The original article goes into many details about how it’s implemented underneath, and there is a Live Filter demo available.
This seems very much like a solution in need of a problem. For example, nowhere in the article is there a mention of faceted searching/navigation. It’s unclear why faceted searching did not meet the author’s needs, or why the concept of filtering should be thought unique in 2006. In all, it looks a bit like an excuse to promote AJAX and, especially, Ruby on Rails.
Judging by the demo, this is a poor man’s faceted search system. When you click on one of the (static and pre-determined) “filters”, the only thing the AJAX interface gives you is a message that reads: Your search will return 7 results. and a button you can click to actually see the results.
A real faceted search system, on the other hand, will present you with context-aware options and immediately tell you how many results each option will give you. This is usually implemented without AJAX, but an AJAXY interface can be a great design help: hiding suboptions, preventing full page refreshes, or even displaying the best results for an option as you hover over it.
I can see how “live filters” are slightly better than a normal search box for some specific, narrow applications, but, compared to building out a faceted search system, you might as well be doing all this in a TN3270 terminal.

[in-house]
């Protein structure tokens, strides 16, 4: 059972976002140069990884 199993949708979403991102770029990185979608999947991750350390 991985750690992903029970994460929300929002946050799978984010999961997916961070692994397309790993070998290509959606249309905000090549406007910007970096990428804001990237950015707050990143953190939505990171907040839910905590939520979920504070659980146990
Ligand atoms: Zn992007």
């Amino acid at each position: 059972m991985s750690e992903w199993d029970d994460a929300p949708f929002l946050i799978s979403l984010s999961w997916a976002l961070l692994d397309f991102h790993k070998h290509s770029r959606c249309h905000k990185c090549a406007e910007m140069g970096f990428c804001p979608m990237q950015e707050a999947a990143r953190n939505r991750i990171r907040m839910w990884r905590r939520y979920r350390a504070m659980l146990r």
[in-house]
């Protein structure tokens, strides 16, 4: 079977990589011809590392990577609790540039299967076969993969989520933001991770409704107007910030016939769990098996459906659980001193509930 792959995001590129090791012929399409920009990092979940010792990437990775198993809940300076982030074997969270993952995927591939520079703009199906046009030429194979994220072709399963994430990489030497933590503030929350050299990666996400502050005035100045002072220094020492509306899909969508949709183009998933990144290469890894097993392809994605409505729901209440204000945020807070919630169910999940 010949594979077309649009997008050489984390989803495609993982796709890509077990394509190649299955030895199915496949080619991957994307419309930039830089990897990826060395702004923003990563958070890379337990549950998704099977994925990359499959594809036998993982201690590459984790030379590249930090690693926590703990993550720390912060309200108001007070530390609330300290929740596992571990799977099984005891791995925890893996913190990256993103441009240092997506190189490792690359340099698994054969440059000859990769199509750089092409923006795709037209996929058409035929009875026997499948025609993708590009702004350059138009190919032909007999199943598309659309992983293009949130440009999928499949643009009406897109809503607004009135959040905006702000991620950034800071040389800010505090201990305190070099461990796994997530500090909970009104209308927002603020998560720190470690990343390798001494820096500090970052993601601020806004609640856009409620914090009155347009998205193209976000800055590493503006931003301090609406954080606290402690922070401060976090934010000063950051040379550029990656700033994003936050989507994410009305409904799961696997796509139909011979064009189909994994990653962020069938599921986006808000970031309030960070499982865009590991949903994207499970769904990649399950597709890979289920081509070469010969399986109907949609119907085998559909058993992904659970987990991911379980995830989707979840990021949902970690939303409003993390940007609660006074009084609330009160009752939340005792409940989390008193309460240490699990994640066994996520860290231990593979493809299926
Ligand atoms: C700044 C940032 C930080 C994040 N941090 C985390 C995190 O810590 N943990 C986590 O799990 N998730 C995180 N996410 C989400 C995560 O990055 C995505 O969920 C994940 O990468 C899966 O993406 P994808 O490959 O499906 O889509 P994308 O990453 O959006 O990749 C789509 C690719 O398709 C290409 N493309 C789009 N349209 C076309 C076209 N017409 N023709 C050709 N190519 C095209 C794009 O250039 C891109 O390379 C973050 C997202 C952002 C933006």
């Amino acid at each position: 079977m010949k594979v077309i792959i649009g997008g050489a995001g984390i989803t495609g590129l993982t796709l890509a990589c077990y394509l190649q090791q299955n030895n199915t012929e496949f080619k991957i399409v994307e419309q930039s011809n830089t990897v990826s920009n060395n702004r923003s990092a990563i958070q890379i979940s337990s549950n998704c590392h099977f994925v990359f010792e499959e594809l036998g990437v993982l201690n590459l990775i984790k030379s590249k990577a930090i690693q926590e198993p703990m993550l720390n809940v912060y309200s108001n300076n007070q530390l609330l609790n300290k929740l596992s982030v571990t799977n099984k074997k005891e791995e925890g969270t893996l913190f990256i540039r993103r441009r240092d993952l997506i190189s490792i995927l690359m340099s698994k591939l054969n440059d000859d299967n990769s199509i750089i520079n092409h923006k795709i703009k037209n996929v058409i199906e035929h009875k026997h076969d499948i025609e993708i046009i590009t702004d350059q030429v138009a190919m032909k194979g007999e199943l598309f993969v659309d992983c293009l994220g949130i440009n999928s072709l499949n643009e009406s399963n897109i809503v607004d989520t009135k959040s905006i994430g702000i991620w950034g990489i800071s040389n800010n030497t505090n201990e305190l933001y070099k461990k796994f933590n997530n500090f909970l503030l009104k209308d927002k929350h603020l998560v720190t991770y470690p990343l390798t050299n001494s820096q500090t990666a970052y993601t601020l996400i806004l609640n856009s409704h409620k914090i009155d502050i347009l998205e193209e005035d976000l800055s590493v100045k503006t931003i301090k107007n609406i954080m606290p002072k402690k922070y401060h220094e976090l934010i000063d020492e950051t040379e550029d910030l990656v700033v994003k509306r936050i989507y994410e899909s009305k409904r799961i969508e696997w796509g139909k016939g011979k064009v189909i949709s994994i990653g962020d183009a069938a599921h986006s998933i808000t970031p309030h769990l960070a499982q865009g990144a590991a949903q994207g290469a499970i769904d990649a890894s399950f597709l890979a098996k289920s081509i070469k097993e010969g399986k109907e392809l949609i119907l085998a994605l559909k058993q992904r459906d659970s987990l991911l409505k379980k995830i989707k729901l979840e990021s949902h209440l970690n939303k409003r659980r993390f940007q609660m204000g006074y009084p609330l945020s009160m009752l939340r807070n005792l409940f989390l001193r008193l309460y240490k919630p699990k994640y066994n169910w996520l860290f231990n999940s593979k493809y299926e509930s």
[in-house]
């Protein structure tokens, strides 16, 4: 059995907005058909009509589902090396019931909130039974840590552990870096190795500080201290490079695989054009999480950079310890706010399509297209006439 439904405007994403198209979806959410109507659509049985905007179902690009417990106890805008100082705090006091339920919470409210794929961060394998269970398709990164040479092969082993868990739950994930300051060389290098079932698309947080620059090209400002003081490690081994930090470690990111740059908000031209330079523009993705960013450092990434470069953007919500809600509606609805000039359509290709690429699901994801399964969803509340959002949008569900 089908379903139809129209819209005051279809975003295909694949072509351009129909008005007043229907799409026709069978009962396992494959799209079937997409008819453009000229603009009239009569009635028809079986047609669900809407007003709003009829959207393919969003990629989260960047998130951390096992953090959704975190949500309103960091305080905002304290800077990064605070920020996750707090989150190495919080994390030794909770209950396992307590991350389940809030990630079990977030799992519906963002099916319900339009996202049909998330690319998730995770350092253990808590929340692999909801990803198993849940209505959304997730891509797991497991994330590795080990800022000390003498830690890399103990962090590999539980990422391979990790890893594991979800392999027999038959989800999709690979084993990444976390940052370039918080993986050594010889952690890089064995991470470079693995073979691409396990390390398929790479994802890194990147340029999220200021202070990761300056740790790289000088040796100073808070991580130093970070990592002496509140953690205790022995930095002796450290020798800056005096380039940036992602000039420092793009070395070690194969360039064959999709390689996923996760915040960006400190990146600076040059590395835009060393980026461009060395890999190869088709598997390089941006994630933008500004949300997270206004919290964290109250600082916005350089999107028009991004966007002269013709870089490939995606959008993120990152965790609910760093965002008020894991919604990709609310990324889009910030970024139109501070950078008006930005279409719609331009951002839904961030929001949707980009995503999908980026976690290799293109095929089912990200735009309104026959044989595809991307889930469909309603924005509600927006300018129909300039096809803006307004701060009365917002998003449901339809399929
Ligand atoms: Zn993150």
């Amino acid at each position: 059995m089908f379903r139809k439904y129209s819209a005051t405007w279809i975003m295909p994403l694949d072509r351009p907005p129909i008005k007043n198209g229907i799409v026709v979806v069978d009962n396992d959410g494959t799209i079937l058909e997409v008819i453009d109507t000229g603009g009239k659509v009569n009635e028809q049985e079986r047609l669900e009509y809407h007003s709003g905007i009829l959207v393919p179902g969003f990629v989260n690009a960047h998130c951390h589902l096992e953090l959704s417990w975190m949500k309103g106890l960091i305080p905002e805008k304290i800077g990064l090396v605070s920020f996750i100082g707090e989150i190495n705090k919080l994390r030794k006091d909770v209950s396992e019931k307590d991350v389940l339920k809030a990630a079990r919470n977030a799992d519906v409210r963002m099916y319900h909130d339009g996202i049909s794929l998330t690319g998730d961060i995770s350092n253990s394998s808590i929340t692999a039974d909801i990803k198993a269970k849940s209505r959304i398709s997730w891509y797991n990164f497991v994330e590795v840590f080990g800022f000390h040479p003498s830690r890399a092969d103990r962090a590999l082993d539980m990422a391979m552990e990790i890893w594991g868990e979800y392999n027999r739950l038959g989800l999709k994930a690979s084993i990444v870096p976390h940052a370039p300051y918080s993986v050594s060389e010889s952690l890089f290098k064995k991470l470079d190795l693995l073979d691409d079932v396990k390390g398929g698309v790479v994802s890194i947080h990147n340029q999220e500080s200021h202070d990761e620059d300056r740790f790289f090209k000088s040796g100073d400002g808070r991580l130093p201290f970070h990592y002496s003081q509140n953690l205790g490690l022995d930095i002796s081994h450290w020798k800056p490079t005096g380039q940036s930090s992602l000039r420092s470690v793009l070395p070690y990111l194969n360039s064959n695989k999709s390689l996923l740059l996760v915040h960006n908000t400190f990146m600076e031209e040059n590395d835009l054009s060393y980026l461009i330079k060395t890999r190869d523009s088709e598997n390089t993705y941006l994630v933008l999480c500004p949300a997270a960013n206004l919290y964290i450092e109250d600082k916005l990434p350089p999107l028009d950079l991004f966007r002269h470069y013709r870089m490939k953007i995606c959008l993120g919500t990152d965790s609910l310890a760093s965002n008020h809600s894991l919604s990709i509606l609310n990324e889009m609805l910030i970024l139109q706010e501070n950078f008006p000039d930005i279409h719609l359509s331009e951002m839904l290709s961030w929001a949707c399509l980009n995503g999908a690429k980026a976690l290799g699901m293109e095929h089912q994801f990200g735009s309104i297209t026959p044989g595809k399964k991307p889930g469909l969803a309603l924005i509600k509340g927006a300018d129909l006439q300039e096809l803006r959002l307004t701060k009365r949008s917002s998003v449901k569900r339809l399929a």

The original article goes into good detail on what’s unique about Ruby on Rails in making building and maintaining this applicatation easier than on other platforms. As an introduction to building applications in Rails and/or server-side AJAX design considerations, it’s great, and probably on par with a lot of toy applications you’ll find in intro books. (I recommend looking at Live Filter source.)
June 11, 2006
The ACM SIGIR is back in the states this year, hosted at the University of Washington in Seattle the second week of August. Registration was just posted last week, after months of a “coming soon” page.
Conference registration is $550 for ACM members.
The panels I’m planning on attending, from the program:
- User behavior and modelling (day 1, session 1, room 1)
- Exploiting Graph Structure (day 1, session 2, room 1)
- Formal Models (day 1, session 3, room 2)
- Machine Learning (day 2, session 1, room 2)
- Efficiency (day 2, session 2, room 3)
- Clustering (day 3, session 1, room 2)
- Recommendations: Use and Abuse (day 3, session 2, room 2)
- Web IR: Current Topics (day 3, session 3, room 2)
- Faceted Search Workshop (day 4) ($110 more, plus an extra night stay; Andrei Broder, who I wrote about earlier, is the co-leader)
I’m not much of a conference person, and even less of a socialite, but I’m looking forward to learning a lot from the people there–both the panel members, and the audience.
Who knows, I may even come away having recruited a couple of smart young researchers to work on my team.. (though, with Yahoo, Microsoft, Google, and several start-ups well represented on the panels, it will be tough.)
I’d love to hear if any of my six readers (including the four spammers) is planning on attending.